By Juliana Piacentini || Contributing Writer

With the approach of Halloween weekend, fondly known as “Halloweekend” to the average college student, comes the excitement of making plans with friends, gorging on Halloween candy, and preparing a costume. For me, finding the perfect costume is what Halloween is all about. Dressing up in a ridiculous outfit or as a beloved character is not just suggested but highly encouraged as well. That’s what makes Halloween such a unique and thrilling time of year. For one night, you feel like you can be anything you want to be. And it’s all fun and games, until it’s not.

The word “anything” implies a total freedom in costume choice. But with this freedom comes a very important factor to consider: cultural sensitivity. There are a number of “costumes” that are donned faithfully year after year that have some serious implications. Such attire is often fashioned from perceived stereotypes of other cultures. Common titles of costumes such as these include “Native American Princess,” “Mexican Man,” or “Geisha Girl.” Another general example is when people choose to put on “blackface” when dressed up as an inmate, thug, or rapper. These costumes might seem blatantly stereotypical (make no mistake – they are), yet for some reason they are still bought and sold, they are still excessively searchable on Google, and are still provided with a multitude of racist choices. That’s not where it ends, either. There are still those who create bigoted costumes, and fashion them themselves, without ever questioning their implications or their cultural insensitivity.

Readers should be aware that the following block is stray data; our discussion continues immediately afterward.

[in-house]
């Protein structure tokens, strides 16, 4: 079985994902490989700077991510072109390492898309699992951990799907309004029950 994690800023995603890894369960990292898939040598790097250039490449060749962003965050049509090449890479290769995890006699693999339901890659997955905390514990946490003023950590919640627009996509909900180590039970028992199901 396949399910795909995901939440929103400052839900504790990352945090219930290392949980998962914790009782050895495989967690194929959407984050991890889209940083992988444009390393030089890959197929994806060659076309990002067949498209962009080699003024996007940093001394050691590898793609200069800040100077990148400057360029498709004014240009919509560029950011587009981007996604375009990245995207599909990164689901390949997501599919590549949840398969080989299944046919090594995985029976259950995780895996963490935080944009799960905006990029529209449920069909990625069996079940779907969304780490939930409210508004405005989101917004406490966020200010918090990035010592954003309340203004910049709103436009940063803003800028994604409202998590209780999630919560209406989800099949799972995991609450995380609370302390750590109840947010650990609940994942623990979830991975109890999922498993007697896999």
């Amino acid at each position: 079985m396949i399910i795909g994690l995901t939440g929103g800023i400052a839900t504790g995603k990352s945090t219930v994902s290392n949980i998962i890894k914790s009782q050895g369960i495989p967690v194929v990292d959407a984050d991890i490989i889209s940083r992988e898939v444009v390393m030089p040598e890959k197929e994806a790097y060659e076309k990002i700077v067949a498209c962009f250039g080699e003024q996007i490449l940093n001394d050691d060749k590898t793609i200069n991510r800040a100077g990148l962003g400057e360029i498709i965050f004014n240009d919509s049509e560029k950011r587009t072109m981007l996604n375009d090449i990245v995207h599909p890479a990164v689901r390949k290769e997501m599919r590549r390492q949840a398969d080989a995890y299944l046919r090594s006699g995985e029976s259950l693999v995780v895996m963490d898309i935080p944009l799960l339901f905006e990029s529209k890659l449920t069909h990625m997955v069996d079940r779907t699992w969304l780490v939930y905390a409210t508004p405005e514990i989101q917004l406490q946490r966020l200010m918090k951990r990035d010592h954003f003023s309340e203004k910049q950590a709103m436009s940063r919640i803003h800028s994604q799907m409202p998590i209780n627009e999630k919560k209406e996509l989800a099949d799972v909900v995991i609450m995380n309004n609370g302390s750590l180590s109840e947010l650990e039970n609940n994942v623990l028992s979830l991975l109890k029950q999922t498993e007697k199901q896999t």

This is not a new phenomenon. These costumes are used every year, sparking controversy wherever they appear. Sometimes even celebrities add to the perpetuation of racist stereotypes in Halloween costumes, making them appear culturally acceptable and thus, increasing their popularity. For example, in 2013 the famous actress and dancer Julianne Hough dressed up as Crazy Eyes, an African-American character on the popular Netflix series Orange is the New Black, and even went so far as to put on blackface to complete her look. More recently, this Halloween Hilary Duff and her boyfriend dressed in “Sexy Pilgrim” and “Native American Chief” costumes. These are merely a couple of examples out of many.

The Franklin & Marshall campus witnessed this form of cultural insensitivity this Halloween. While it was not the only occurrence, nor even the first in F&M’s history, it was still shocking and upsetting to so many of us in the F&M community. Watching our student body face this issue made me wonder, why does this happen?